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  30. PeteD

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    That's quite a story about Hewitt but my experience is you are better off, if you can possibly manage, giving your own body a chance to heal itself. Another poster mentioned Alleve, and there are other anti-inflammatories which seem to work better on specific people. The pills, trying different shoes and inserts, trying stretches and massaging the area (this also works for some and not for others) and backing off on your activities, give your own body a shot at doing what it needs before you operate.
     
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  31. The Dampener

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    Healing isn't really an option. Hallux Rigidus is a progressively degenerative condition.

    The measures you suggest may slow the progression, but everything I've read suggest they mainly "buy you time." Trouble is, the are so many variables in play, there's no way to determine how much time.
     
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  32. SB

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    Yeah, I think it is. That's what Cigna said, too, when they refused to pay for it. I did not go into surgery expecting that outcome, but I think I signed that thing that says "Yes, Doctor, do whatever you think necessary." We hadn't really discussed it before. I was not even 40 when this happened. I have it from both parents, genetic jackpot! My dad had the replacement, so did my aunt, and my mom is treating it with orthotics. (But they were all pushing 70 when symptoms became severe.)

    Alleve, no. That's what I tried in my early 30s, thanks to a dumbass doctor. I didn't know what I had, he said I had a bit of arthritis, take medicine. And so I did, and played a lot of tennis, and it just trashed the joint.

    So ... find a really really good doctor, and maybe a couple more, and try everything you can. My current doctor (not the one who did the surgery) has experimented with microfracture in the toe, and transplanting one's own cartilage from the knee, and says he is seeing a lot of success. But that is still experimental too, and it's 12 wk non-weightbearing (no driving!), which I can't do right now.

    Don't just grin and bear it, because it gets worse and worse, making it very difficult to run or hike or play tennis....
     
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  33. The Dampener

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    Thanks, SB. I see the DPM next Thursday. I should know more then.

    I did get my X-rays, and even my untrained eye can see faint areas that look like excessive bone growth at the end of the metatarsal. Zoinks.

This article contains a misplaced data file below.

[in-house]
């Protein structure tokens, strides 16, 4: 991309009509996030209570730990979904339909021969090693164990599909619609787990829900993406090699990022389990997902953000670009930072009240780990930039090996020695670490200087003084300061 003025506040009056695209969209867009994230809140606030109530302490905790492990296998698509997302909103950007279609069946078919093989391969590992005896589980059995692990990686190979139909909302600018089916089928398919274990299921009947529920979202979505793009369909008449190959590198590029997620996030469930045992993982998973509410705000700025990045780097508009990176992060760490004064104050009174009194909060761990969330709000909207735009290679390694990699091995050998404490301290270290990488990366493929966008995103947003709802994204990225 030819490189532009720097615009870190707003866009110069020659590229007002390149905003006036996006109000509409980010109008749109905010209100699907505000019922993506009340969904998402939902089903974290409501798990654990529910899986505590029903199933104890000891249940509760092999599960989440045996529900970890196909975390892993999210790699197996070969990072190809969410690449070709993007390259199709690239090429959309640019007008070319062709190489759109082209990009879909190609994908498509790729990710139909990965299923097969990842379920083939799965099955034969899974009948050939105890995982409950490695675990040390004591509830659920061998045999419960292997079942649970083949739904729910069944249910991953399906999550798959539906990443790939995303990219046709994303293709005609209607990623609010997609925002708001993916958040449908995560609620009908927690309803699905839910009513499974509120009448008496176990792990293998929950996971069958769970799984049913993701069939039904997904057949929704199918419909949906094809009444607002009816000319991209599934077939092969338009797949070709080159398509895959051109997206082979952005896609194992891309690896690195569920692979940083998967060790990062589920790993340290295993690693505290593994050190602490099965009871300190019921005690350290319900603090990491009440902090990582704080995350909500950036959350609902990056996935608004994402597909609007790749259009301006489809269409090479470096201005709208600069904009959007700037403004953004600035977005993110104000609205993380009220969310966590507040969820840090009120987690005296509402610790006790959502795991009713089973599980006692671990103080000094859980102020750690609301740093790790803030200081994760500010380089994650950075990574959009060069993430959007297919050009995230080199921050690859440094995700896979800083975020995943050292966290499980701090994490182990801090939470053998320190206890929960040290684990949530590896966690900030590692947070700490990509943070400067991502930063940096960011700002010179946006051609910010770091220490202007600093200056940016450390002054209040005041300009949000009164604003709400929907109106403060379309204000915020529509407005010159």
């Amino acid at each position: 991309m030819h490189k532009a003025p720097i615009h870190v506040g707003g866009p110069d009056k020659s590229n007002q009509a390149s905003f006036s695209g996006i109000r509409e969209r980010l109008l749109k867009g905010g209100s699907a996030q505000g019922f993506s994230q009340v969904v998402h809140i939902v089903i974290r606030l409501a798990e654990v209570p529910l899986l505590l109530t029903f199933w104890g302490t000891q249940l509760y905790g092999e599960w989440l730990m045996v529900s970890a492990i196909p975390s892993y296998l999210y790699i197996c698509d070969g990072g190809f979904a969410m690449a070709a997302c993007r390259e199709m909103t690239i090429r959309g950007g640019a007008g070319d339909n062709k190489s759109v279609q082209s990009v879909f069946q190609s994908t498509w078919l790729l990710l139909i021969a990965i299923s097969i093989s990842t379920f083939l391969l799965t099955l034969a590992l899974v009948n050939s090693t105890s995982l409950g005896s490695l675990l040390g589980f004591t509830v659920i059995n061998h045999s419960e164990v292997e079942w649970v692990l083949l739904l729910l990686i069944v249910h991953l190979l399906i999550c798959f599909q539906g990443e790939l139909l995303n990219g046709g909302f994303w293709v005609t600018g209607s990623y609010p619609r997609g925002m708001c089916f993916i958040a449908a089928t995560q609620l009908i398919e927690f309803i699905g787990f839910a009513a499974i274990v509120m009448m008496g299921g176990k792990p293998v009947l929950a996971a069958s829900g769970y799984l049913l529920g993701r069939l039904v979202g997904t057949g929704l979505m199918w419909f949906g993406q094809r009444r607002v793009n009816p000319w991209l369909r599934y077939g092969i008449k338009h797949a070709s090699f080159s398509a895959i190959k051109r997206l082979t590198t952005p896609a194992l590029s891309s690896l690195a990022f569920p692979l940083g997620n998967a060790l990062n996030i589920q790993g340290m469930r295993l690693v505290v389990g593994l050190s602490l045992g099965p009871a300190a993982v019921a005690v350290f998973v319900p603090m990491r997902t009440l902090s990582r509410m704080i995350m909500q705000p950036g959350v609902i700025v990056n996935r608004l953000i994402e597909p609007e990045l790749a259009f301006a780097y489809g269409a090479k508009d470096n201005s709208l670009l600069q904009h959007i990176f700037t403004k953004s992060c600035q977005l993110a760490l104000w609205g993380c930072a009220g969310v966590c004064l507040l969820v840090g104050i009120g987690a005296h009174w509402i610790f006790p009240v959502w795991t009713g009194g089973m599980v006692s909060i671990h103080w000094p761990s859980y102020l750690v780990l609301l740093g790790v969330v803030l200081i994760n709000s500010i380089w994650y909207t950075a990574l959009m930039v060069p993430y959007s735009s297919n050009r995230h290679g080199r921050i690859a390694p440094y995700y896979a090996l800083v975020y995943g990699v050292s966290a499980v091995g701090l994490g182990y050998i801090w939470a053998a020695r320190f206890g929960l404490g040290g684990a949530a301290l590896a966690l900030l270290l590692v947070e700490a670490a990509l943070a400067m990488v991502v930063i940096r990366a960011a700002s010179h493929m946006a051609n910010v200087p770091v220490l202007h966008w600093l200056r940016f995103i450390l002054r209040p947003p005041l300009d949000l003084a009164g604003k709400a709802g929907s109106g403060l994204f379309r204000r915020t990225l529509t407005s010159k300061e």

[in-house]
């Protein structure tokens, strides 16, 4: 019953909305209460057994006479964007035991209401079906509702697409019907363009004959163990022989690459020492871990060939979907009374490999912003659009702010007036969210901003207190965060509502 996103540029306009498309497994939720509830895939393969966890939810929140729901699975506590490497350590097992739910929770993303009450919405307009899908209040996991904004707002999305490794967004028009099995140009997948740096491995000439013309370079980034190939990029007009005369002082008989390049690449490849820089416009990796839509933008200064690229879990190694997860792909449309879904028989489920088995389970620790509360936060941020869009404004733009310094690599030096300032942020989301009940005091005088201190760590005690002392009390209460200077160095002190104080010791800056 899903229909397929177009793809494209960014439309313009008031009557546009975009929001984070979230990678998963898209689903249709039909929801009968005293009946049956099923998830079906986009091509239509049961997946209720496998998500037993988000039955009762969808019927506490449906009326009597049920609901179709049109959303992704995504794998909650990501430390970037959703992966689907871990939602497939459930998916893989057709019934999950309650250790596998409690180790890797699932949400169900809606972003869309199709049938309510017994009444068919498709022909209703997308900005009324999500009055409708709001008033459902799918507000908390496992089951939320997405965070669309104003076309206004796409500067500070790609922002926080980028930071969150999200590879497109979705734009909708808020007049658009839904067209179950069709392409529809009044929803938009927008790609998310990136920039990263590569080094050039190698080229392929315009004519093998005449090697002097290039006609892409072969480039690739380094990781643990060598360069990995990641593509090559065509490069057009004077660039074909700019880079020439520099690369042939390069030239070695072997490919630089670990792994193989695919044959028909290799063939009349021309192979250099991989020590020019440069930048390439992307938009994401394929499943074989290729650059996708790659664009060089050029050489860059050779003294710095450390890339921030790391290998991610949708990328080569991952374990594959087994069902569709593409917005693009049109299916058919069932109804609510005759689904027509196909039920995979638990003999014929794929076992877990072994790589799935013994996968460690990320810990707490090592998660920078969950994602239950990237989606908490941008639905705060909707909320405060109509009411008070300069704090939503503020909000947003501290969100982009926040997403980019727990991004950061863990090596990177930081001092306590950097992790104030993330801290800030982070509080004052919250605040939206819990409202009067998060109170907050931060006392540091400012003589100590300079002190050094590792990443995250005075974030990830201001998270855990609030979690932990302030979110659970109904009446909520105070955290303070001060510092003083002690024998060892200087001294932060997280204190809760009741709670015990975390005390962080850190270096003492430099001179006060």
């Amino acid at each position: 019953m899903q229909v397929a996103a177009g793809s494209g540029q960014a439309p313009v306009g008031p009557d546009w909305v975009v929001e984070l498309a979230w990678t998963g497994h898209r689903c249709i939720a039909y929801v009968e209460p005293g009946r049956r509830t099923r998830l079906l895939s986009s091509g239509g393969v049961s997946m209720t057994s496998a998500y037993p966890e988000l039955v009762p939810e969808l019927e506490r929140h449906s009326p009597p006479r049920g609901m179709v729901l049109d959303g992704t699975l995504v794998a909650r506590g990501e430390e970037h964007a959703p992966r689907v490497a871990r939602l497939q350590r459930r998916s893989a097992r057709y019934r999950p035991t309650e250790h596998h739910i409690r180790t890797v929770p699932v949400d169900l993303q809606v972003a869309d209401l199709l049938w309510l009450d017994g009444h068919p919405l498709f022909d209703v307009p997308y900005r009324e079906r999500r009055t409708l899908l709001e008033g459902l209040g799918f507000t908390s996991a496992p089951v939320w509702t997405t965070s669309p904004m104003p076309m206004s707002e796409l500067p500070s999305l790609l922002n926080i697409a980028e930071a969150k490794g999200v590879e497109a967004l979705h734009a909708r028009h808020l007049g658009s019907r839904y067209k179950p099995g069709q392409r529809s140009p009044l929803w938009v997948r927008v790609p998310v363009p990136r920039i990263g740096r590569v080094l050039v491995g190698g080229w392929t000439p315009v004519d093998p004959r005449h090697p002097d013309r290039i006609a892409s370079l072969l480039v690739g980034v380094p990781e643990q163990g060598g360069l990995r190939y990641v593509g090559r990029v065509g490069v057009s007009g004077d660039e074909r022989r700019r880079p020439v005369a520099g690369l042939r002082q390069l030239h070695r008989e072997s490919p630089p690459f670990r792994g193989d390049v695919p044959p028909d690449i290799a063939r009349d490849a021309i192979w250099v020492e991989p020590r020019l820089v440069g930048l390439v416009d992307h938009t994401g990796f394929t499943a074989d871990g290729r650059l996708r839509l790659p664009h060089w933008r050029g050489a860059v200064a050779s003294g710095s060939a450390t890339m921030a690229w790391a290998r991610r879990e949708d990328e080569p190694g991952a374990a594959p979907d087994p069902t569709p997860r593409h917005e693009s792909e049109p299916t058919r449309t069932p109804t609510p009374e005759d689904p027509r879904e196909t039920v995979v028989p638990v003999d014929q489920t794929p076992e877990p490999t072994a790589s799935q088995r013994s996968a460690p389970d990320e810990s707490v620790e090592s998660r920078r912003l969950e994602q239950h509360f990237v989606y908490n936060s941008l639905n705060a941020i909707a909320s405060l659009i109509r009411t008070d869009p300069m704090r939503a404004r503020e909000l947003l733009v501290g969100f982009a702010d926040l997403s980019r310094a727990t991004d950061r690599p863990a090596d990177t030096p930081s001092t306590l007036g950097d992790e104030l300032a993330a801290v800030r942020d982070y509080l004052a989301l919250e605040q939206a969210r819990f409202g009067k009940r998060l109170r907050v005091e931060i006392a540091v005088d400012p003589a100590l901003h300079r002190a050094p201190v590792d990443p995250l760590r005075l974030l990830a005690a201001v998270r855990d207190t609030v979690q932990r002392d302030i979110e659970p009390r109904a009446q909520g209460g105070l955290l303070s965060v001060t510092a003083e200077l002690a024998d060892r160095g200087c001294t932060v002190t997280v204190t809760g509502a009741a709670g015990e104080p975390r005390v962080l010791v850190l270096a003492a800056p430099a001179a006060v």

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  34. The Dampener

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    #34
  35. The Dampener

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    Finally saw the DPM today. Phase 4 Hallux Rigidus.

    So, I get to undergo...

    1) Decompression osteotomy (for the limited joint space)
    2) Cheilectomy (for the bone spurs)
    3) Chondroplasty (to stimulate cartilage growth if possible)

    Fun. Oh, and no tennis for at least 4 months. Sigh.
     
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  36. NE1for10is?

    NE1for10is? Semi-Pro

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    I would definately recommend seeking a second and even third opinion. It's amazing how different doctors can recommend different options for the same diagnosis. I got three radically different options for my heel bone spur problem and chose the option that seemed to make the most sense for me and as it worked out it was the right choice.
     
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  37. The Dampener

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    NE1,

    After seeing the DPM, I went back to my sports injury doc and showed him my x-rays. Before I even said a word about my visit with the DPM, he said surgery was necessary.

    There wasn't much hemming and hawing by either of them. They both pointed to the exact same areas on the x-rays and made similar comments.

    Have any of you out there undergone these same procedures?

    I'd love to know what's ahead of me, both in terms of general recovery and my prospects on the court.
     
    #37
  38. Chas Tennis

    Chas Tennis Hall of Fame

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    Sesamoid Injury & Sesamoiditis

    My friend's injury was to his sesamoid bone. This injury is a common foot injury of the bones leading to the big toe. He just got surgery. The sesamoid was removed. During surgery it was discovered that the tendon had completely detached and retracted to/toward the heel. The Dr described the injury as the worse case that he had seen. The tendon was surgically reattached to other toe bones. Full recovery is not expected.

    The sesamoid is a rare type of bone not connected to other bones by a joint. The knee cap/patella is also a sesamoid of similar function. (Sesamoids have tendons on each end and function to change the direction of force applied to one end as an adjacent joint, like the knee joint, changes joint angle.)
    http://orthoinfo.aaos.org/topic.cfm?topic=A00164

    Illustrations-
    https://www.google.com/search?q=ses...fKuiD0QGPpoDQDw&ved=0CDkQsAQ&biw=1334&bih=722

    Sesamoid Problems and a Possible Cause Sesamoiditis (inflammation)
    http://www.orthogate.org/patient-education/foot/sesamoid-problems.html
     
    Last edited: Dec 3, 2012